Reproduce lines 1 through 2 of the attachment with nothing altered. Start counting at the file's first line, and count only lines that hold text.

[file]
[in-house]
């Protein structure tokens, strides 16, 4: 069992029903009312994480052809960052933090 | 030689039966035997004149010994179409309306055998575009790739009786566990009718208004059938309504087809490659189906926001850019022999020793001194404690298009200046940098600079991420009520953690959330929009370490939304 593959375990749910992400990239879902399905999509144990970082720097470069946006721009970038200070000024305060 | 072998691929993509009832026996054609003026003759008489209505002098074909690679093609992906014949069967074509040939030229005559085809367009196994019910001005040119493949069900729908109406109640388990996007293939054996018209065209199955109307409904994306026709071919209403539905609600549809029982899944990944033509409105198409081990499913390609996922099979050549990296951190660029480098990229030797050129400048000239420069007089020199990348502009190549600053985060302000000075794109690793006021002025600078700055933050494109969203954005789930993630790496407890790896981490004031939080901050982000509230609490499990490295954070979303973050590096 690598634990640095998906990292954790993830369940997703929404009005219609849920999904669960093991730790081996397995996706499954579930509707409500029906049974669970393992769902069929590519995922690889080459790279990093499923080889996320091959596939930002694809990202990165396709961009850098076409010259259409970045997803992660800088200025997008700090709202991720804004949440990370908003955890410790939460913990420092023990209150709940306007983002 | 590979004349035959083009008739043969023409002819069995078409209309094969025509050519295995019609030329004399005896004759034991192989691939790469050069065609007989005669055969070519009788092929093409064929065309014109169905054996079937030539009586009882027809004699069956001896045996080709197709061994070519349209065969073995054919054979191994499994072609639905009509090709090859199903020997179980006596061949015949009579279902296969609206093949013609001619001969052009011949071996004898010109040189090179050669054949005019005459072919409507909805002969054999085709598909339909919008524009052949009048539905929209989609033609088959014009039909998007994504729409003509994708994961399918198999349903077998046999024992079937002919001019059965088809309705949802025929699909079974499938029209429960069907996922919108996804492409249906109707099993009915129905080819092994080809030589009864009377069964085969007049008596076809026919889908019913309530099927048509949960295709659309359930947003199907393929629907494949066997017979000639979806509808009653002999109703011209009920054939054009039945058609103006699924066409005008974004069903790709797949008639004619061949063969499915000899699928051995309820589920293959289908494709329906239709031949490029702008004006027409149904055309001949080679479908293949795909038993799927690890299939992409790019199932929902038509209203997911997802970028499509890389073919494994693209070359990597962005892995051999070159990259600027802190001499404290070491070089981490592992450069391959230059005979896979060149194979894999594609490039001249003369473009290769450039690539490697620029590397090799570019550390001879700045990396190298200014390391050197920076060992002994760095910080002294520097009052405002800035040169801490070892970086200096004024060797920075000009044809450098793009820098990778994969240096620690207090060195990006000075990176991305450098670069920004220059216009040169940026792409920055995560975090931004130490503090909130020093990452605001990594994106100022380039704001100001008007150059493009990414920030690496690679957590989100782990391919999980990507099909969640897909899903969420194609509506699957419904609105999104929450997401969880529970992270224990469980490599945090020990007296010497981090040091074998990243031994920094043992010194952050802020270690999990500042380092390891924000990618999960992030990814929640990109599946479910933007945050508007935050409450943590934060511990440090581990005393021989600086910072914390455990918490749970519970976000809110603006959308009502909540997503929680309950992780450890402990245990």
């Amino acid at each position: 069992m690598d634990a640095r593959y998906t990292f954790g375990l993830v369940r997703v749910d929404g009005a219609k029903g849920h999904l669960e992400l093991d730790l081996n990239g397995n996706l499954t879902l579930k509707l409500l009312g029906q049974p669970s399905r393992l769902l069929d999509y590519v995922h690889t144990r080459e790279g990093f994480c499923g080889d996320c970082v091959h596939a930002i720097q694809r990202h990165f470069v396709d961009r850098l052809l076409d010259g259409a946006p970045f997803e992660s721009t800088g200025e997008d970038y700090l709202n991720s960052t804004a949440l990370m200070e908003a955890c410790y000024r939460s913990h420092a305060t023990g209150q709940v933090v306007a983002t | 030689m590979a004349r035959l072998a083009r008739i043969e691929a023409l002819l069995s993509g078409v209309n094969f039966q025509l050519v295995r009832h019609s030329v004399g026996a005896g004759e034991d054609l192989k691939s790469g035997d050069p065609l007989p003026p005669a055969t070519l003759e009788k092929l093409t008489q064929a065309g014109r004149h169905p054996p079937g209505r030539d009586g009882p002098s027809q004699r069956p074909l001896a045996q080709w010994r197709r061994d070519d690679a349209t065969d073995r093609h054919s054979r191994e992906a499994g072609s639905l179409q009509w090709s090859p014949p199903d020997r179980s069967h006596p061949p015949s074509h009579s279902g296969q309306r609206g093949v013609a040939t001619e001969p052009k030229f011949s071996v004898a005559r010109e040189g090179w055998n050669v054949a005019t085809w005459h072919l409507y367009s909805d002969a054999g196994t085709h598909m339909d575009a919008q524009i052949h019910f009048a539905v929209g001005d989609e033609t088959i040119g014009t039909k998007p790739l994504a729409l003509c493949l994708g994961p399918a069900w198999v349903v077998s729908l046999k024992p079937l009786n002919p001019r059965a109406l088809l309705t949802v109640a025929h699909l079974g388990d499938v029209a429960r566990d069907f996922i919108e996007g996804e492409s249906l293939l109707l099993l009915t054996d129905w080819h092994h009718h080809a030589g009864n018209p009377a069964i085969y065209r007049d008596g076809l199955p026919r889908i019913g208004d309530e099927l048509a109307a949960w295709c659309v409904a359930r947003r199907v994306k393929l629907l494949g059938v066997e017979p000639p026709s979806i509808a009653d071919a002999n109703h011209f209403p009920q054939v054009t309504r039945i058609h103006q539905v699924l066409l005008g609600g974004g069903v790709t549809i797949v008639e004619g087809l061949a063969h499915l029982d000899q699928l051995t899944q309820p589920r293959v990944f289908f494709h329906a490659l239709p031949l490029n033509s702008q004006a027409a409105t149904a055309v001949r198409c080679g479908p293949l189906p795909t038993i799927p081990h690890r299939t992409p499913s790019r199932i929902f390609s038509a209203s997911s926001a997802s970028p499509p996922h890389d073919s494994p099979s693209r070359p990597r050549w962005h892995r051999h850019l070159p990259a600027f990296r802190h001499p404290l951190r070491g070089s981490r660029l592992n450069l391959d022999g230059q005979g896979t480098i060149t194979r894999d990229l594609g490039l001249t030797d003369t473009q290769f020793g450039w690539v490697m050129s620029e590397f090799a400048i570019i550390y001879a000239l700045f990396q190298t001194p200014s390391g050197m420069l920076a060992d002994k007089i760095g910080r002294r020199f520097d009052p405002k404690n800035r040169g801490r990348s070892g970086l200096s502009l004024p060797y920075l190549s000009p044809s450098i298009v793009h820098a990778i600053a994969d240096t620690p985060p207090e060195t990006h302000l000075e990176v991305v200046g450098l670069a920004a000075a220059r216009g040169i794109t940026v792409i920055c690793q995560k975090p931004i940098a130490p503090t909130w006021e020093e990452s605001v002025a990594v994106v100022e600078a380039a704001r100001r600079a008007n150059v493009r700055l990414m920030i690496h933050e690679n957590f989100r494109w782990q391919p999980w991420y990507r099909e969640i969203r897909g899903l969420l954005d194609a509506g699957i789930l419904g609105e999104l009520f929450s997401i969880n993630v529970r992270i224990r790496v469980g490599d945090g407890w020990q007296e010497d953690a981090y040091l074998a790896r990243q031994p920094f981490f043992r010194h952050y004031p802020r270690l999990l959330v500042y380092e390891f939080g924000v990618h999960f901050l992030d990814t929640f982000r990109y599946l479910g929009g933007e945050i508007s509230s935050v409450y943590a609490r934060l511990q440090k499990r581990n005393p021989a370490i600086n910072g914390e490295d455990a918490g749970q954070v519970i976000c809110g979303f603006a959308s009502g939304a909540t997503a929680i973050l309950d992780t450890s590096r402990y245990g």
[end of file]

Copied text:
[in-house]
């Protein structure tokens, strides 16, 4: 069992029903009312994480052809960052933090 | 030689039966035997004149010994179409309306055998575009790739009786566990009718208004059938309504087809490659189906926001850019022999020793001194404690298009200046940098600079991420009520953690959330929009370490939304 593959375990749910992400990239879902399905999509144990970082720097470069946006721009970038200070000024305060 | 072998691929993509009832026996054609003026003759008489209505002098074909690679093609992906014949069967074509040939030229005559085809367009196994019910001005040119493949069900729908109406109640388990996007293939054996018209065209199955109307409904994306026709071919209403539905609600549809029982899944990944033509409105198409081990499913390609996922099979050549990296951190660029480098990229030797050129400048000239420069007089020199990348502009190549600053985060302000000075794109690793006021002025600078700055933050494109969203954005789930993630790496407890790896981490004031939080901050982000509230609490499990490295954070979303973050590096 690598634990640095998906990292954790993830369940997703929404009005219609849920999904669960093991730790081996397995996706499954579930509707409500029906049974669970393992769902069929590519995922690889080459790279990093499923080889996320091959596939930002694809990202990165396709961009850098076409010259259409970045997803992660800088200025997008700090709202991720804004949440990370908003955890410790939460913990420092023990209150709940306007983002 | 590979004349035959083009008739043969023409002819069995078409209309094969025509050519295995019609030329004399005896004759034991192989691939790469050069065609007989005669055969070519009788092929093409064929065309014109169905054996079937030539009586009882027809004699069956001896045996080709197709061994070519349209065969073995054919054979191994499994072609639905009509090709090859199903020997179980006596061949015949009579279902296969609206093949013609001619001969052009011949071996004898010109040189090179050669054949005019005459072919409507909805002969054999085709598909339909919008524009052949009048539905929209989609033609088959014009039909998007994504729409003509994708994961399918198999349903077998046999024992079937002919001019059965088809309705949802025929699909079974499938029209429960069907996922919108996804492409249906109707099993009915129905080819092994080809030589009864009377069964085969007049008596076809026919889908019913309530099927048509949960295709659309359930947003199907393929629907494949066997017979000639979806509808009653002999109703011209009920054939054009039945058609103006699924066409005008974004069903790709797949008639004619061949063969499915000899699928051995309820589920293959289908494709329906239709031949490029702008004006027409149904055309001949080679479908293949795909038993799927690890299939992409790019199932929902038509209203997911997802970028499509890389073919494994693209070359990597962005892995051999070159990259600027802190001499404290070491070089981490592992450069391959230059005979896979060149194979894999594609490039001249003369473009290769450039690539490697620029590397090799570019550390001879700045990396190298200014390391050197920076060992002994760095910080002294520097009052405002800035040169801490070892970086200096004024060797920075000009044809450098793009820098990778994969240096620690207090060195990006000075990176991305450098670069920004220059216009040169940026792409920055995560975090931004130490503090909130020093990452605001990594994106100022380039704001100001008007150059493009990414920030690496690679957590989100782990391919999980990507099909969640897909899903969420194609509506699957419904609105999104929450997401969880529970992270224990469980490599945090020990007296010497981090040091074998990243031994920094043992010194952050802020270690999990500042380092390891924000990618999960992030990814929640990109599946479910933007945050508007935050409450943590934060511990440090581990005393021989600086910072914390455990918490749970519970976000809110603006959308009502909540997503929680309950992780450890402990245990």